In school, most of us learned about the Dust Bowl that swept the southern plain states in the 1930s. But did you know, Washington has vulnerable regions as well?
One of them is the rural, mostly agricultural, Horse Heaven Hills area. It hides in the rain shadow of the Cascade Mountains, receiving only nine inches of precipitation a year. The region is very dry in the summer and vulnerable to fierce winds that create dust storms (also called haboobs).
These dust storms carry tiny particles from the area to more populated towns like Kennewick, Pasco, Richland, and Wallula.
Dust in the wind
Dust, also called particulate matter — or PM10 — is a mixture of solid particles and liquid droplets in the air that can be inhaled deep into your lungs. It's especially harmful for those with chronic heart and lung disease (like asthma, bronchitis, and emphysema), children, and the elderly. Healthy people may experience irritation of the eyes, nose, throat, and respiratory system during exercise. Dust storms increase the risk for car accidents and highway closures when visibility is reduced.
If you get caught in a dust storm:
- Spend as little time outside as possible
- Avoid hard exercise
- Be alert for sudden changes in visibility
- Pull over if you have trouble seeing
- Close your windows, vents, and doors
- Wear an N95, or greater, mask outdoors
- Ask your doctor for advice
Farming operations that use intensive tillage can exacerbate dust storms when the bare ground is exposed to high winds. Eroding soil depletes essential nutrients, causing lower crop yields and economic loss, and can degrade air and water quality.
Calling in the "Dust Busters"
In the late 1980s, the area around Wallula was in violation of the federal National Ambient Air Quality Standards (NAAQS) because of blowing dust. In 1990, the U.S. Environmental Protection Agency (EPA) determined that the region was in “nonattainment” — meaning that the area didn't meet the required federal standards for particle pollution. Once an area is in nonattainment status, EPA requries states to develop a state implementation plan to bring the area back into compliance.
To resolve this, Ecology and our partners installed air monitors to measure the NAAQS. By 2002, Wallula’s air quality improved. Once the area was back into compliance, a 10-year initial maintenance plan was developed in 2005, followed by a second 10-year maintenance plan in 2019.
From the maintenance plan, a separate Dust Mitigation Plan for the Horse Heaven Hills was born in 2019. This separate but related plan helps the area stay in compliance and protects farmlands and public health. The state of Washington allocated $144,300 to form a "Dust Buster Workgroup” this biennium. The workgroup develops projects to reduce dust and help the public understand the threat dust poses. The funds are awarded via grants to the Benton Conservation District and help producers implement erosion control methods like the ones listed below.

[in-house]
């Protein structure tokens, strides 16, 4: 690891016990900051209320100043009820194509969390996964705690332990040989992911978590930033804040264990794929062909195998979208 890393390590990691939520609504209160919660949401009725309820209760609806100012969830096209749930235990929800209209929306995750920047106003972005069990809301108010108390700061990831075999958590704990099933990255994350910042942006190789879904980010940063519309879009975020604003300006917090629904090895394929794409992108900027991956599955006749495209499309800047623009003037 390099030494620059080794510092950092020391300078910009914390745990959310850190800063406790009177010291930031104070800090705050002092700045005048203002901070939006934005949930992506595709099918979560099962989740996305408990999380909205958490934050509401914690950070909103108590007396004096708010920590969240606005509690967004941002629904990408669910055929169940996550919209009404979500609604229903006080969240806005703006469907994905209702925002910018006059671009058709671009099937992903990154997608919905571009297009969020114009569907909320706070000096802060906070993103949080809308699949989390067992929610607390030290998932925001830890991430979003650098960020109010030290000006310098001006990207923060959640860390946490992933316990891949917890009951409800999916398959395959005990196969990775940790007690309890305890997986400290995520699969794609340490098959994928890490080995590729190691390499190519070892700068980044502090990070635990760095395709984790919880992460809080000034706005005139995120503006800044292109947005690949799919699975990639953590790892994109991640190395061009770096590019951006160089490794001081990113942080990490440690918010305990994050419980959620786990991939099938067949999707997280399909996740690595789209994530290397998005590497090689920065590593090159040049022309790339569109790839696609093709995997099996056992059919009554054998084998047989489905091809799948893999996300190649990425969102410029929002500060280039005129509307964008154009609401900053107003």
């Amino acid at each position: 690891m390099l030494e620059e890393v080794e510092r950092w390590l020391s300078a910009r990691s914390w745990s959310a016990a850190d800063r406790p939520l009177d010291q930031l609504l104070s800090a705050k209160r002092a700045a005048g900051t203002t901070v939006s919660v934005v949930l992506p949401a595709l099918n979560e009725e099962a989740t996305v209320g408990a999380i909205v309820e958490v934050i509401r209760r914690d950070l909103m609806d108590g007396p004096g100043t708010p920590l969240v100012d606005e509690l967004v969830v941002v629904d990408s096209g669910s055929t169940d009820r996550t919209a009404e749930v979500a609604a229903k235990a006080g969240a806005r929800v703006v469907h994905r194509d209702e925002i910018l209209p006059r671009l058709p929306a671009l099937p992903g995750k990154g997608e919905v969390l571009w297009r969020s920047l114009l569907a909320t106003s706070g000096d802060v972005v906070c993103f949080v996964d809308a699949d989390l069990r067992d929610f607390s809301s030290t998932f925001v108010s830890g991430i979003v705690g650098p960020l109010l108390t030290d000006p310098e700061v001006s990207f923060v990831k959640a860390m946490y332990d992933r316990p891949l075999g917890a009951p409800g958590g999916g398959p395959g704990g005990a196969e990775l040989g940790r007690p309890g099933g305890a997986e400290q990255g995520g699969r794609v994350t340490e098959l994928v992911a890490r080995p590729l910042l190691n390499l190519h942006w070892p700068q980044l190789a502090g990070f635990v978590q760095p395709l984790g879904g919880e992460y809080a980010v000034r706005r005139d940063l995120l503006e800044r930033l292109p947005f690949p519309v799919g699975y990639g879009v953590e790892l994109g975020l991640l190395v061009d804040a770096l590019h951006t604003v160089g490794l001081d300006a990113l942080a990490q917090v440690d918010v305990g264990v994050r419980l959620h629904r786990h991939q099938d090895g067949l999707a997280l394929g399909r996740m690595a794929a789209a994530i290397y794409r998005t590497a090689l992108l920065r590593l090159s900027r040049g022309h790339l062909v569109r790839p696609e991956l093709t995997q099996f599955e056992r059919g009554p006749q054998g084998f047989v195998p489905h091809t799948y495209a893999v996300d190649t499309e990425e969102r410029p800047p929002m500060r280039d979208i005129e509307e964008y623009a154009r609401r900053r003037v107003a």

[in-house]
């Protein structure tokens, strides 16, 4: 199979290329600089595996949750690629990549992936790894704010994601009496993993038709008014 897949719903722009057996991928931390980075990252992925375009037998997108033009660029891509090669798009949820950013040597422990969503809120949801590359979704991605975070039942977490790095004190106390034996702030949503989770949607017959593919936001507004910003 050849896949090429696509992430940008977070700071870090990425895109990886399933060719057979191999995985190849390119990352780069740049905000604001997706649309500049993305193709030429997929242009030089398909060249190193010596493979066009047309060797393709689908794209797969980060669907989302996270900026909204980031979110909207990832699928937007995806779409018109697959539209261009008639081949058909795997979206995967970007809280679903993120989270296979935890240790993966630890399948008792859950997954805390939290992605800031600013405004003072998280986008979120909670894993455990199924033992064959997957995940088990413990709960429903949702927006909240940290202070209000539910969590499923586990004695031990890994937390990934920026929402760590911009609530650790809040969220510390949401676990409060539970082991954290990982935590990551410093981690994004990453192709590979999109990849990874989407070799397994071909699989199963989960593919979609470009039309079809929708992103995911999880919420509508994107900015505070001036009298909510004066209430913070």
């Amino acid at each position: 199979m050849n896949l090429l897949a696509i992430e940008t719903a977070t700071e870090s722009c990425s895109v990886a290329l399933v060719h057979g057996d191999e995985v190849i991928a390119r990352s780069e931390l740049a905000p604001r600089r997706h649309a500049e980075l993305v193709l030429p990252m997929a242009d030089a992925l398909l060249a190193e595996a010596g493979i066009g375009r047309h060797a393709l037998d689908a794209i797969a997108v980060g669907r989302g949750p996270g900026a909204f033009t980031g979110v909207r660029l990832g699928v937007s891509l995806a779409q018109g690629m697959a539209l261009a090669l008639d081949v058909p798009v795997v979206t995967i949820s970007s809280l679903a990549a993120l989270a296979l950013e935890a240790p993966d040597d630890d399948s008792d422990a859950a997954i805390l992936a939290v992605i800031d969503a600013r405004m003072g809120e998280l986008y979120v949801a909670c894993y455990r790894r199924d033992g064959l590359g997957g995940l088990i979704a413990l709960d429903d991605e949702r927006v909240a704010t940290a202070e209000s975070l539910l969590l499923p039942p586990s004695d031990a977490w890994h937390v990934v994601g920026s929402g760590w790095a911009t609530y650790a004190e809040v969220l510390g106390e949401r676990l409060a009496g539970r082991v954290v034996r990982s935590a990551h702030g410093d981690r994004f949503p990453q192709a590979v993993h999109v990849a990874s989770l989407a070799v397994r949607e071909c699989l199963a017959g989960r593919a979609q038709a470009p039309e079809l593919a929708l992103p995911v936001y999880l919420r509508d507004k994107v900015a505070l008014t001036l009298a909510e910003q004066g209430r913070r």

Cover crops can boost profits over time. Every year, their soil-improving effects accumulate. Cover crops are used during the off-season and during the growing season between rows. They can:
- Boost crop yield
- Improve soil structure and organic matter
- Suppress weeds and pests
- Reduce fertilizer, herbicide, and pesticide runoff
- Conserve soil moisture
- Protect water quality
- Can be used as forage for livestock
Herbaceous wind barriers are rows or narrow strips of upright, perennial vegetation established across the prevailing wind direction. This practice is normally applied on cropland. Herbaceous wind barriers can:
- Protect growing crops from damage from wind-borne soil particles.
- Build soil quality.
- Improve yields.
- Help in the management of snow distribution for plant available soil moisture.
- Provide wildlife food and cover.
No-till farming is a method of growing crops from year to year without disturbing the soil by tillage. Spreading crop residue in the fall can provide a base of cover for the ground over winter. This method can:
- Increase organic matter.
- Improve soil structure, aeration, and beneficial microbes.
- Retain soil moisture and conserve water.
- Reduce fuel use and save time plowing.
- Reduce herbicide runoff.
- Result in a higher crop yield over time.
Windbreaks are created by planting trees and shrubs. They establish permanent cover and are especially beneficial for center-pivot irrigation corners, where 15-20% of the land remains unused. Windbreaks can:
- Protect crops from wind abrasion.
- Aid in soil and water conservation.
- Provide habitat for pollinators.
- Protect livestock and property.
- Improve aesthetics.
- Reduce odors.
Communication tools to reach both English and Spanish-speaking populations are an important aspect of our mission. The information provided helps people protect their families’ health and the environment. Keep your eyes out for things like:
- Spanish radio ads
- Social media ads in English and Spanish
- Email lists
- Printed materials
- Conference attendance
Keeping the dust down
Soil in the U.S. is being swept away by erosion and wind 10 to 40 times faster than it is being replenished so our work must continue. We're hopeful we can support more regions in the future. You can help by driving slower on unpaved roads and postponing projects that stir up dust.
Meanwhile, we're keeping up with the latest research and best management practices. This could include how soil amendments and erosion control methods can help slow the effects of climate change through soil carbon sequestration — But we’ll save that topic for the future.